Production and glycan binding characterization of human properdin and structural elucidation of c-Jun N-terminal kinase 3 inhibitors

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URI: http://hdl.handle.net/10900/95578
http://nbn-resolving.de/urn:nbn:de:bsz:21-dspace-955789
http://dx.doi.org/10.15496/publikation-36961
Dokumentart: Dissertation
Date: 2019-12-06
Language: English
Faculty: 7 Mathematisch-Naturwissenschaftliche Fakultät
Department: Biochemie
Advisor: Blaum, Bärbel (Dr.)
Day of Oral Examination: 2019-07-29
DDC Classifikation: 570 - Life sciences; biology
Keywords: Strukturbiologie , Proteine , Inhibitor
Other Keywords:
Complement system
glycosaminoglycans
protein crystallisation
kinase
License: Publishing license including print on demand
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Abstract:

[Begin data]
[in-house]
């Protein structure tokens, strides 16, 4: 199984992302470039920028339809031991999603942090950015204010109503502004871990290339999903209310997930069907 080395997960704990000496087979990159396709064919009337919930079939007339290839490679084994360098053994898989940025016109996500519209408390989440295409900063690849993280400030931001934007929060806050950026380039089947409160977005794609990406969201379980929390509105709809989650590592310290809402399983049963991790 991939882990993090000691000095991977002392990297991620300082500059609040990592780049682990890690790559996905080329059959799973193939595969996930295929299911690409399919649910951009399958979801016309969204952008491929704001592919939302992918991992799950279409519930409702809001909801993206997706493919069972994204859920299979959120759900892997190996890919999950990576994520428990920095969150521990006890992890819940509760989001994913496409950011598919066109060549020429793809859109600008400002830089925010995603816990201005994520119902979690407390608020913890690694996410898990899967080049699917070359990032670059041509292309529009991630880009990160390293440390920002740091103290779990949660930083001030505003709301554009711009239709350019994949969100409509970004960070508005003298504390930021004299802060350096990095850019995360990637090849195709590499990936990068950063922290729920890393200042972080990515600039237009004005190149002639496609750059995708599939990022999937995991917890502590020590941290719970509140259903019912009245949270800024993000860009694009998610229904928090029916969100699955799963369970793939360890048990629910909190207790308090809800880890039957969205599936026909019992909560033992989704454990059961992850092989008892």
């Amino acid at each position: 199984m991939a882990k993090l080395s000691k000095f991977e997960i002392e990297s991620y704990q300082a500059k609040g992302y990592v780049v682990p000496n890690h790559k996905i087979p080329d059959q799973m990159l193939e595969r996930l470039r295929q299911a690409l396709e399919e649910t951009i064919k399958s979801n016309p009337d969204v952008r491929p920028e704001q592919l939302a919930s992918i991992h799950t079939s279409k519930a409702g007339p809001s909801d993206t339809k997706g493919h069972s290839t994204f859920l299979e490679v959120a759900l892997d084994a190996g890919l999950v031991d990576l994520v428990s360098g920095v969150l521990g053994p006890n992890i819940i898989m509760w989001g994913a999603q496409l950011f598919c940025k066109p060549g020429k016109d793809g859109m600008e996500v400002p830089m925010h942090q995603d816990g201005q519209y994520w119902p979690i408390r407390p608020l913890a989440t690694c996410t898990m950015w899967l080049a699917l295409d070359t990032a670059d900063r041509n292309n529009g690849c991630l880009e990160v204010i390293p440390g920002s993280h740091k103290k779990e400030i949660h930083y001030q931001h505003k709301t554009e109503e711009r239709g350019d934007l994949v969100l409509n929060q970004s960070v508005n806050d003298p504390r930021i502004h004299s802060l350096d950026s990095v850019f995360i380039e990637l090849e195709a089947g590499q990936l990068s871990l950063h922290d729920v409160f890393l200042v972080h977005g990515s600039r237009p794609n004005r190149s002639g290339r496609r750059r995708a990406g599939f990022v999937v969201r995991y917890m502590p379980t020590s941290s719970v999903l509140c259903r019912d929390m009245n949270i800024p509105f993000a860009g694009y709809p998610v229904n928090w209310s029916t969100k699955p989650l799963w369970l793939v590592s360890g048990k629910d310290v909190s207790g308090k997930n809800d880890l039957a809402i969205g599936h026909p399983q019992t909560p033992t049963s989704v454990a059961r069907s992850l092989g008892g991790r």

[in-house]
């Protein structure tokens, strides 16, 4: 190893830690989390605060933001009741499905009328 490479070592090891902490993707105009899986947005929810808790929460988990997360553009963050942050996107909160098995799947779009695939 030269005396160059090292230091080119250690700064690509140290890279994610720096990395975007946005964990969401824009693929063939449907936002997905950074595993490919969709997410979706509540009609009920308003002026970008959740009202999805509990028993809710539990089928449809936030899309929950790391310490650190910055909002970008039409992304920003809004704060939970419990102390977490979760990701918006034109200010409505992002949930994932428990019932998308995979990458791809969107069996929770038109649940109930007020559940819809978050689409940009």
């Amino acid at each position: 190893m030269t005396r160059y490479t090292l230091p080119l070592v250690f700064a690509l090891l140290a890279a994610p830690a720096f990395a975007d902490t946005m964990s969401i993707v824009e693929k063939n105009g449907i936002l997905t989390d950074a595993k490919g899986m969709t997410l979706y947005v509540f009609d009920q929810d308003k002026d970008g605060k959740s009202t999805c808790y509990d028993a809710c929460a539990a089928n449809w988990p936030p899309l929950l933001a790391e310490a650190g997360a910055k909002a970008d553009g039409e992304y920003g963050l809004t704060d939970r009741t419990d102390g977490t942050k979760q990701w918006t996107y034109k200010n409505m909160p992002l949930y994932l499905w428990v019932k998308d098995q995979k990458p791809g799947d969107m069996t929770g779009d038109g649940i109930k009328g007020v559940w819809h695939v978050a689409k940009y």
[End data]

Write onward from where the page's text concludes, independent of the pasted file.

Properdin, the only known positive regulator of the alternative complement pathway (AP), has been a focus of controversy since its discovery by Louis Pillemer in 1954 [1], [2]. In the last years evidence accumulated that this glycoprotein acts as a pattern recognition molecule and initiates the AP upon recognition of specific glycan markers, apart from its established role in the stabilization of AP convertases [3]. In this work, human full-length properdin was produced in mammalian cells and the purified protein was found to be active and to form the previously reported dimeric, trimeric and tetrameric cyclic structures. STD-NMR experiments performed with a set of glycans suggested that negative charge is required for binding to properdin and that glycosaminoglycans (GAGs) are potential pathogen-associated molecular patterns (PAMPs) for properdin and may mediate direct AP activation by properdin. The results also confirmed reports that both positive and negative regulators of the AP, namely properdin and complement Factor H, bind to different epitopes on identical glycans. The structural complexity that contributes to the diversity of GAGs and glycans represents a significant challenge for their isolation for functional and structural studies. A common approach involves the use of GAG-depolymerizing enzymes, such as heparinase I from Pedobacter heparinus, followed by fractionation of the obtained oligosaccharides [4], [5]. However, since the most biological relevant oligosaccharides have a higher degree of polymerization than those usually obtained from heparinase, a structure-based engineering approach to rationally design this enzyme could alter the product distribution. Although recombinant heparinase I could be produced in E. coli and expression constructs with varying N- and C-terminal sequences were tested, an intrinsic low thermal and conformational stability was observed and no protein crystals were obtained for structure determination by X-ray crystallography and subsequent enzyme engineering. Over the past decades, inhibition of the c-Jun N-terminal kinase 3 (JNK3), a mitogen-activated protein kinase (MAPK) involved in the regulation of cellular responses to extracellular stimuli has become a promising strategy for treatment of neurodegenerative disorders such as Alzheimer’s and Parkinson’s diseases. However, up to date, no inhibitors targeting JNK3 have been approved by the FDA [6], [7]. Altering the substitution pattern of a pyridinylimidazole scaffold from a dual p38α/JNK3 MAPK inhibitor proved to be effective in shifting the selectivity towards JNK3 [8]. A similar binding mode of the two most potent inhibitors with an IC50 value <1 μM in the ATP binding pocket was confirmed by X-ray crystallography. While selectivity was achieved by addressing the hydrophobic region I of JNK3 with a small methyl group, addition of a S-methyl group contributed to the stability of the G-rich loop of JNK3, thus increasing the inhibitory potency. Future strategies to increase the inhibitory potency while preserving selectivity were devised from the determined JNK3 crystal structures.

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